• Will the staffs’ proposals create an incentive for lessees not to recognise impairment charges so as to avoid an accelerated lease expense profile?

The FASB tentatively expressed support for the staffs’ recommendation. However, the IASB tentatively supported the alternative approach outlined above. That being, a lessee would continue to apply the SLE approach subsequent to impairment of the right-of-use asset. However, the total lease expense recognised in any period should not be lower than the amount of the periodic unwinding of the discount on the liability. When the right-of-use is fully impaired, this would result in the lessee recognising the remaining lease expense in an amount equal to the periodic unwinding of the discount on the lease liability (i.e., the remaining lease expense would no longer be recognised on a straight-line basis). The lessee would present lease expense recognised in the remaining periods in accordance with the decisions reached under the SLE approach.

As a result of the IASB’s tentative decision, the FASB decided to reconsider its previous vote and tentatively decided to support the alternative approach supported by the IASB for a converged solution.

Lease expense recognition pattern

The staffs sought the Boards view on whether the intent under the SLE approach is for the total expense to be recognised on a straight-line basis in all cases or whether another systematic basis should also be allowed. As a result of its analysis, and in remaining consistent with the wording of current IFRS and US GAAP standards in relation to operating lease accounting, the staffs recommended that a lessee with leases accounted for under the SLE approach be required to recognise total expense using a straight-line basis, unless another systematic basis is more representative of the pattern in which use is expected to be derived from the underlying asset (underlined text refers to the staffs’ proposed amendment to the Boards’ previous tentative decision).

One IASB member expressed a strong objection to the staffs’ recommendation. He noted that the staffs’ proposal was inconsistent with the basis of the SLE approach. Specifically, he believed that the SLE approach was originally developed as the best presentation of the benefits being received from the lease; not the benefits being received from the underlying asset. He noted that the original basis for the SLE approach was that it was substantially different than the purchase of an asset, and therefore, looking to the underlying asset to determine an appropriate pattern of expense recognition appeared inconsistent with this basis.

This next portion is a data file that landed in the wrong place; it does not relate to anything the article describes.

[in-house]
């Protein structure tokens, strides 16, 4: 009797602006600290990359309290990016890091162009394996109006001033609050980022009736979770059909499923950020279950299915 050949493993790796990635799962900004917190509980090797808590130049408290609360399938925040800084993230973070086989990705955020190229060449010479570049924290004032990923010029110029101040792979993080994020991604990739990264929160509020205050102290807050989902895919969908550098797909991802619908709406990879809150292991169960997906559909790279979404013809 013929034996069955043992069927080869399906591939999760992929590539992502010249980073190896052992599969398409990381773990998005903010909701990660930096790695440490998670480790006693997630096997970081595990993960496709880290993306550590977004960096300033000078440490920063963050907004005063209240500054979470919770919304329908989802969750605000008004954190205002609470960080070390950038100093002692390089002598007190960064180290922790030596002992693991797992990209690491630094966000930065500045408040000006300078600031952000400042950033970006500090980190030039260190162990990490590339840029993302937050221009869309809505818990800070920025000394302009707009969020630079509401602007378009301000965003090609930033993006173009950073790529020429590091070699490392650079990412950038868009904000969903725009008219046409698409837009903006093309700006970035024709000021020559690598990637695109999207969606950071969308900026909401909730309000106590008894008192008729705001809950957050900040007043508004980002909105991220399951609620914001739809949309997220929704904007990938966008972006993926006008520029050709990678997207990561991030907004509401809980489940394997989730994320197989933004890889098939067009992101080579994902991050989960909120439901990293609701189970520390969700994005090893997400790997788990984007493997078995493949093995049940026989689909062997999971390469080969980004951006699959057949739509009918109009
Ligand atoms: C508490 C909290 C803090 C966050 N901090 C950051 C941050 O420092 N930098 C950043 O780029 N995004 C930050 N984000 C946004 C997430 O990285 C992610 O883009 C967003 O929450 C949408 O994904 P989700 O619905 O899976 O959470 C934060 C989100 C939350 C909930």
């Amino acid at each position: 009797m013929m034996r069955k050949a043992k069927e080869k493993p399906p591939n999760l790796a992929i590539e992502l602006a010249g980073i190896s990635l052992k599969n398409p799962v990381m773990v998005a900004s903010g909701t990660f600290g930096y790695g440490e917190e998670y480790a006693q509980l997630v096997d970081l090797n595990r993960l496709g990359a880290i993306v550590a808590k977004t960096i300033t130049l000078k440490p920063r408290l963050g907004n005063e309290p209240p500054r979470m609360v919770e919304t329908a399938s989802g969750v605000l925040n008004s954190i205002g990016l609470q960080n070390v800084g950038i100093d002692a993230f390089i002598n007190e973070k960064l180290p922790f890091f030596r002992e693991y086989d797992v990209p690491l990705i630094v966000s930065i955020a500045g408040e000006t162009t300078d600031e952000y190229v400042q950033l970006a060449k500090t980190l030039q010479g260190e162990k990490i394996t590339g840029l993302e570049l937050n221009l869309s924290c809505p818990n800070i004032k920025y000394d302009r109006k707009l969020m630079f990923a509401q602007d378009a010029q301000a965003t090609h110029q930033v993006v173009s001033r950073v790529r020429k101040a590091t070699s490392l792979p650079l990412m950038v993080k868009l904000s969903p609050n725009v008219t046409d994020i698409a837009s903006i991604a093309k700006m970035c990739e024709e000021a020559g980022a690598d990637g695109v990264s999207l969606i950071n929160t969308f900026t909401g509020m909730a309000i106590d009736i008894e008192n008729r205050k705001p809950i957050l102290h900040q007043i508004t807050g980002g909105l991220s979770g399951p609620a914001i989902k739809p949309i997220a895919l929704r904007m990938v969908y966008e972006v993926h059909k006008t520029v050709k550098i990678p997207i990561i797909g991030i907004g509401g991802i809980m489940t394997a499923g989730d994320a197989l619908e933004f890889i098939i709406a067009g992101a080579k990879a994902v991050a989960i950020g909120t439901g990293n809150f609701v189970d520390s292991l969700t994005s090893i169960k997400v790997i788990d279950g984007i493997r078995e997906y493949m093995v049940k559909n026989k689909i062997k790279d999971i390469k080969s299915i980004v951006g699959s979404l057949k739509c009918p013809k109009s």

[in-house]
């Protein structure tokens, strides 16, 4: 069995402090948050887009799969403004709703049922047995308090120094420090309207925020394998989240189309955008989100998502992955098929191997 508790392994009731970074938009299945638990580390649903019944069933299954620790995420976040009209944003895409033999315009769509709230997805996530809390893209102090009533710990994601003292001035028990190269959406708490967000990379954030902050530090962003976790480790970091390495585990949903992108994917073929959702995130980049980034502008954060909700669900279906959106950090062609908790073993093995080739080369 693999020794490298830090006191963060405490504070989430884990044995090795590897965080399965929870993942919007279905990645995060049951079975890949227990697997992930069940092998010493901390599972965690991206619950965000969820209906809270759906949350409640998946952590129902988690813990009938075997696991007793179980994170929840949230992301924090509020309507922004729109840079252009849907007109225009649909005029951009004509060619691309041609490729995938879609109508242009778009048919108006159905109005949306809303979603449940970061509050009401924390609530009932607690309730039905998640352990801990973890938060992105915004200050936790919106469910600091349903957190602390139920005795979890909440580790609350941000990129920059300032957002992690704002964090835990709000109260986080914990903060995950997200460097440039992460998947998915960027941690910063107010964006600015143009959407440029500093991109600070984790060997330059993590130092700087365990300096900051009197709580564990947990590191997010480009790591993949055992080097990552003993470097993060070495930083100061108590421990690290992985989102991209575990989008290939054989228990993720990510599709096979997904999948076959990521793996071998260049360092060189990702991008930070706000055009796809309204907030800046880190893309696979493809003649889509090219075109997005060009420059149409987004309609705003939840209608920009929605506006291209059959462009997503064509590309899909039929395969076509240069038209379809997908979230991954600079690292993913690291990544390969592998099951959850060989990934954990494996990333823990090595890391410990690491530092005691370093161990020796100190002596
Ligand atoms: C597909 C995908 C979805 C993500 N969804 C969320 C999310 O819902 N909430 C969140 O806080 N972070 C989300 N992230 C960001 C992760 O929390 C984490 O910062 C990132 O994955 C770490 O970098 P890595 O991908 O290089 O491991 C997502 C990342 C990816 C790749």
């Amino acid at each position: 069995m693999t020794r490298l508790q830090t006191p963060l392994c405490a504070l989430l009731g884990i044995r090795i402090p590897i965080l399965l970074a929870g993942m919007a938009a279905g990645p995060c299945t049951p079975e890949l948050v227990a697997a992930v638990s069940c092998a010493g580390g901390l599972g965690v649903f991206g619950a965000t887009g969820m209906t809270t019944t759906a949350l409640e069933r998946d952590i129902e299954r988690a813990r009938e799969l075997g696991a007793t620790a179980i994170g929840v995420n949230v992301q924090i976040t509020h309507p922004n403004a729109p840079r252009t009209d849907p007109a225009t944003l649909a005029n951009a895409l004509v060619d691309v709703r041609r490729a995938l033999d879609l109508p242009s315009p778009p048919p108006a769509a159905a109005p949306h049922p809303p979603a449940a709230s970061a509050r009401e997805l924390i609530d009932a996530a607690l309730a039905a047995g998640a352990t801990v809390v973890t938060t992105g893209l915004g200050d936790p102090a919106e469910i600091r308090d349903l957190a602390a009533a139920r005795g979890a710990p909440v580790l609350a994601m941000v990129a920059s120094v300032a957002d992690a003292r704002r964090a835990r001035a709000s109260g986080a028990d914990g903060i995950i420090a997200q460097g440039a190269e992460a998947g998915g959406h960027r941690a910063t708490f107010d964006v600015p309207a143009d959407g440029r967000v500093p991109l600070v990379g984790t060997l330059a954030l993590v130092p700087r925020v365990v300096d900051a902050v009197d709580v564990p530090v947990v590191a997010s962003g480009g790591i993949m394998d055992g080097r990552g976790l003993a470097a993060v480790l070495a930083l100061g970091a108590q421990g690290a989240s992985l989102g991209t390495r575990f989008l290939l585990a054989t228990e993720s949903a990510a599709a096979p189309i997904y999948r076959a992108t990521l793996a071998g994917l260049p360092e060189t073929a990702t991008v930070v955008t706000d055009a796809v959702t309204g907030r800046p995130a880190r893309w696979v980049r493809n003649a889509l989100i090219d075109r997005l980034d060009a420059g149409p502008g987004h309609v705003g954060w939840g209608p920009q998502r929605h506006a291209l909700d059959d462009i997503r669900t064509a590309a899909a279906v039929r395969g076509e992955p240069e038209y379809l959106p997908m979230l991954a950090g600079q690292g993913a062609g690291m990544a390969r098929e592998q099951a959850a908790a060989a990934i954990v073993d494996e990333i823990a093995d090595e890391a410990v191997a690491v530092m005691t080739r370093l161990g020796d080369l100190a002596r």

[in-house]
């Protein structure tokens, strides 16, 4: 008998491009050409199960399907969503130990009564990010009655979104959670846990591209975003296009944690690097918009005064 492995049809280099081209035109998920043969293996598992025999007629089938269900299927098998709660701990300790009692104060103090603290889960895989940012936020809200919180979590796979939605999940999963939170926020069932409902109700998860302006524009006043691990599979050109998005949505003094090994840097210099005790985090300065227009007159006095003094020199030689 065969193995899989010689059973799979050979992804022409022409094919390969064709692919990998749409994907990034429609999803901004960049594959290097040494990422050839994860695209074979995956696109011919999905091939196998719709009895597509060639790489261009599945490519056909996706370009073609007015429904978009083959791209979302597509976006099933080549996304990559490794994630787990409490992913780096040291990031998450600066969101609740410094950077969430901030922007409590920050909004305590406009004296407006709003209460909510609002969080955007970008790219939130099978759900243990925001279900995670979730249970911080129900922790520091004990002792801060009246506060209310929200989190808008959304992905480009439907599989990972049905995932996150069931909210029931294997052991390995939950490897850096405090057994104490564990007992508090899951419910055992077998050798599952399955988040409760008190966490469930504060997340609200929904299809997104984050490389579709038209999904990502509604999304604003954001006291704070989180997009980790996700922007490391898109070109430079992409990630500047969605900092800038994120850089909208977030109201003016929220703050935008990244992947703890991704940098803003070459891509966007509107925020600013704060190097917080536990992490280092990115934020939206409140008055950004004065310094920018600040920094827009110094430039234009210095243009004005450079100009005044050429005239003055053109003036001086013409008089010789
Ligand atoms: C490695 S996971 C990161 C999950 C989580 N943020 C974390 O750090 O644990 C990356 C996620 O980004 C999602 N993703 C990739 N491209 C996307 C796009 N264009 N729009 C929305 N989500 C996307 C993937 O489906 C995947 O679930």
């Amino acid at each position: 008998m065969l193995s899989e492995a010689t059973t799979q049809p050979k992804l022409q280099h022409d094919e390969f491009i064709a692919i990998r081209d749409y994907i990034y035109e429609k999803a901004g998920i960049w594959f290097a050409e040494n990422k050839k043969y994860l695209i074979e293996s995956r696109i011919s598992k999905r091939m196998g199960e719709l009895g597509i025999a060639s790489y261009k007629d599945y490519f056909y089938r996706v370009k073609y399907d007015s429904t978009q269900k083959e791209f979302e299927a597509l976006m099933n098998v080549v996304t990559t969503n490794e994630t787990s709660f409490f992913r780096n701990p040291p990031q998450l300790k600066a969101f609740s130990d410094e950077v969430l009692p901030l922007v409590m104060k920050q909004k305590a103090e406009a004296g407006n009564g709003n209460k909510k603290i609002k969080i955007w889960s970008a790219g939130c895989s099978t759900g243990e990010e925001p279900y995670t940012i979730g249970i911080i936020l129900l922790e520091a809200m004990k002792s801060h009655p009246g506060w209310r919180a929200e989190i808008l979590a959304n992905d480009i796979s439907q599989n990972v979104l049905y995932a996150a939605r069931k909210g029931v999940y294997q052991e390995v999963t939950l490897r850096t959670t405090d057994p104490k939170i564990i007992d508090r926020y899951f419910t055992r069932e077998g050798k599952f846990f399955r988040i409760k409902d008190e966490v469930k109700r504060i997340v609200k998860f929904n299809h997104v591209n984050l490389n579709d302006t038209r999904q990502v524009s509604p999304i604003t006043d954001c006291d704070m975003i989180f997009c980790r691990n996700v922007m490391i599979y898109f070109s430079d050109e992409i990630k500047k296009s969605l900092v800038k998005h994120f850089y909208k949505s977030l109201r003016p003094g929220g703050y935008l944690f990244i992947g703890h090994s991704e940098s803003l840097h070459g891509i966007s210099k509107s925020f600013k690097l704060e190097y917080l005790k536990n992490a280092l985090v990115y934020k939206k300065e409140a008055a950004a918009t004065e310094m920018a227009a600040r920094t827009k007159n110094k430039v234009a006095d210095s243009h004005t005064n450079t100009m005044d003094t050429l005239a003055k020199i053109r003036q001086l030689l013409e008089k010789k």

Hearing this feedback, both Boards tentatively rejected the staffs’ recommendation. A lessee with leases accounted for under the SLE approach would be required to recognise total expense using a straight-line basis.

Issues relating to the classification of leases

Date of assessment

The staffs requested feedback from the Boards on the timing of the lease classification test; specifically, whether the intent was that this test would be performed at lease commencement only. Highlighting its analysis, the staffs recommended that an entity should determine lease classification at lease commencement only (primarily on the basis of cost and complexity).

One FASB member noted that lessees are required to reassess the lease term when certain relevant factors change so significantly that a lessee would have, or no longer have, a significant economic incentive to renew a lease. This Board member believed that reassessment of the classification of the lease should be required whenever there is a reassessment of the lease term. However, other Board members expressed support for the staffs’ recommendations based primarily on the perceived complexities in reassessing. With little additional feedback, both Boards tentatively supported the staffs’ proposal.

Underlying asset in a sublease

The staffs requested feedback from the Boards as to whether the lease classification test for subleases should be based on the right-of-use asset or the asset that is leased. Highlighting its analysis, the staffs recommended, for the purpose of lease classification test in a sublease, an entity should consider the underlying asset to be the asset that is leased as opposed to the right-of-use asset. This was based primarily on a view of providing decision-useful information to users of financial statements.

One IASB member believed a consequence of the right-of-use leases model is that the underlying asset in a sublease is the right-of-use asset and this should not be different when classifying leases. Therefore, she believed that for purposes of lease classification, an entity should consider the right-of-use asset to be the asset that is leased as opposed to the underlying asset.

However, with little additional debate, both Boards supported the staffs’ recommendation.